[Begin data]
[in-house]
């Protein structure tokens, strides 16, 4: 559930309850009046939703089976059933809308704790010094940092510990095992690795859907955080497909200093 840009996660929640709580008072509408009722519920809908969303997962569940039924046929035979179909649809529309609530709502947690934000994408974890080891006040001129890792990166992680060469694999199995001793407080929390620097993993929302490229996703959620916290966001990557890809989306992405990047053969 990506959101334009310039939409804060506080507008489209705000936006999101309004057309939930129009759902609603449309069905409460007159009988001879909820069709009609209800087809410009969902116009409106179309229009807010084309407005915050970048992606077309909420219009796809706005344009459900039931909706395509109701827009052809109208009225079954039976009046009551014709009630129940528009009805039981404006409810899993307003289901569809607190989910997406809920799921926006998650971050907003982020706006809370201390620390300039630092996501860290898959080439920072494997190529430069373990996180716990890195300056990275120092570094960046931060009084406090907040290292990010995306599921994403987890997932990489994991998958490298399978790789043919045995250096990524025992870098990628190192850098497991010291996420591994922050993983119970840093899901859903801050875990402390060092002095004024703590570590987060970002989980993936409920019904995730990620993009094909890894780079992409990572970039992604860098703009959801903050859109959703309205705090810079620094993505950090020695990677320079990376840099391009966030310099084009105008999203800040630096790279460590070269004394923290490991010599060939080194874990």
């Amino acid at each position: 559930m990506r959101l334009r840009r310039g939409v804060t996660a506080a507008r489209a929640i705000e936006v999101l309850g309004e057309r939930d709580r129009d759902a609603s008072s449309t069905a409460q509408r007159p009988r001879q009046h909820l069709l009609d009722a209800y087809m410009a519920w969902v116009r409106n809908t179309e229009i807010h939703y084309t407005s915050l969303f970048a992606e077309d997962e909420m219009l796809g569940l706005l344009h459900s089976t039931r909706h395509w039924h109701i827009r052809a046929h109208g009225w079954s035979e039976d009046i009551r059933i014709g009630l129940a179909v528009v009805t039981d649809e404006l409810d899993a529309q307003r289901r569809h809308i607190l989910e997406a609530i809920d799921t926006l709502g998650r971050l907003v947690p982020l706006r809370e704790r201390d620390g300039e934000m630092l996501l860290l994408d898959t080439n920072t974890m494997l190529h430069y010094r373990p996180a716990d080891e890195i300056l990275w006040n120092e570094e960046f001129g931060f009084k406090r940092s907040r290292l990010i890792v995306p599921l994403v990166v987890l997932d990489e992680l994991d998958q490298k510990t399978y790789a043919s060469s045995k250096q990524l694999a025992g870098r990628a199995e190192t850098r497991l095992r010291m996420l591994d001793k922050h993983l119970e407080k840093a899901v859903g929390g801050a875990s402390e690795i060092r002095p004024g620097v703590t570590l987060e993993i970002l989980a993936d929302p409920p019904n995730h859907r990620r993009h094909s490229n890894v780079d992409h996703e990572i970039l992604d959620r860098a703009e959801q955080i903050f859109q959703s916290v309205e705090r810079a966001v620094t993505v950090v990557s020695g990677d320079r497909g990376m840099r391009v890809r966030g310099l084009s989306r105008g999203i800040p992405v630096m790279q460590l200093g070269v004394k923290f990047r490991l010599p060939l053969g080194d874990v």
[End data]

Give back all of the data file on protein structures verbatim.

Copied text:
[in-house]
């Protein structure tokens, strides 16, 4: 559930309850009046939703089976059933809308704790010094940092510990095992690795859907955080497909200093 840009996660929640709580008072509408009722519920809908969303997962569940039924046929035979179909649809529309609530709502947690934000994408974890080891006040001129890792990166992680060469694999199995001793407080929390620097993993929302490229996703959620916290966001990557890809989306992405990047053969 990506959101334009310039939409804060506080507008489209705000936006999101309004057309939930129009759902609603449309069905409460007159009988001879909820069709009609209800087809410009969902116009409106179309229009807010084309407005915050970048992606077309909420219009796809706005344009459900039931909706395509109701827009052809109208009225079954039976009046009551014709009630129940528009009805039981404006409810899993307003289901569809607190989910997406809920799921926006998650971050907003982020706006809370201390620390300039630092996501860290898959080439920072494997190529430069373990996180716990890195300056990275120092570094960046931060009084406090907040290292990010995306599921994403987890997932990489994991998958490298399978790789043919045995250096990524025992870098990628190192850098497991010291996420591994922050993983119970840093899901859903801050875990402390060092002095004024703590570590987060970002989980993936409920019904995730990620993009094909890894780079992409990572970039992604860098703009959801903050859109959703309205705090810079620094993505950090020695990677320079990376840099391009966030310099084009105008999203800040630096790279460590070269004394923290490991010599060939080194874990």
């Amino acid at each position: 559930m990506r959101l334009r840009r310039g939409v804060t996660a506080a507008r489209a929640i705000e936006v999101l309850g309004e057309r939930d709580r129009d759902a609603s008072s449309t069905a409460q509408r007159p009988r001879q009046h909820l069709l009609d009722a209800y087809m410009a519920w969902v116009r409106n809908t179309e229009i807010h939703y084309t407005s915050l969303f970048a992606e077309d997962e909420m219009l796809g569940l706005l344009h459900s089976t039931r909706h395509w039924h109701i827009r052809a046929h109208g009225w079954s035979e039976d009046i009551r059933i014709g009630l129940a179909v528009v009805t039981d649809e404006l409810d899993a529309q307003r289901r569809h809308i607190l989910e997406a609530i809920d799921t926006l709502g998650r971050l907003v947690p982020l706006r809370e704790r201390d620390g300039e934000m630092l996501l860290l994408d898959t080439n920072t974890m494997l190529h430069y010094r373990p996180a716990d080891e890195i300056l990275w006040n120092e570094e960046f001129g931060f009084k406090r940092s907040r290292l990010i890792v995306p599921l994403v990166v987890l997932d990489e992680l994991d998958q490298k510990t399978y790789a043919s060469s045995k250096q990524l694999a025992g870098r990628a199995e190192t850098r497991l095992r010291m996420l591994d001793k922050h993983l119970e407080k840093a899901v859903g929390g801050a875990s402390e690795i060092r002095p004024g620097v703590t570590l987060e993993i970002l989980a993936d929302p409920p019904n995730h859907r990620r993009h094909s490229n890894v780079d992409h996703e990572i970039l992604d959620r860098a703009e959801q955080i903050f859109q959703s916290v309205e705090r810079a966001v620094t993505v950090v990557s020695g990677d320079r497909g990376m840099r391009v890809r966030g310099l084009s989306r105008g999203i800040p992405v630096m790279q460590l200093g070269v004394k923290f990047r490991l010599p060939l053969g080194d874990v």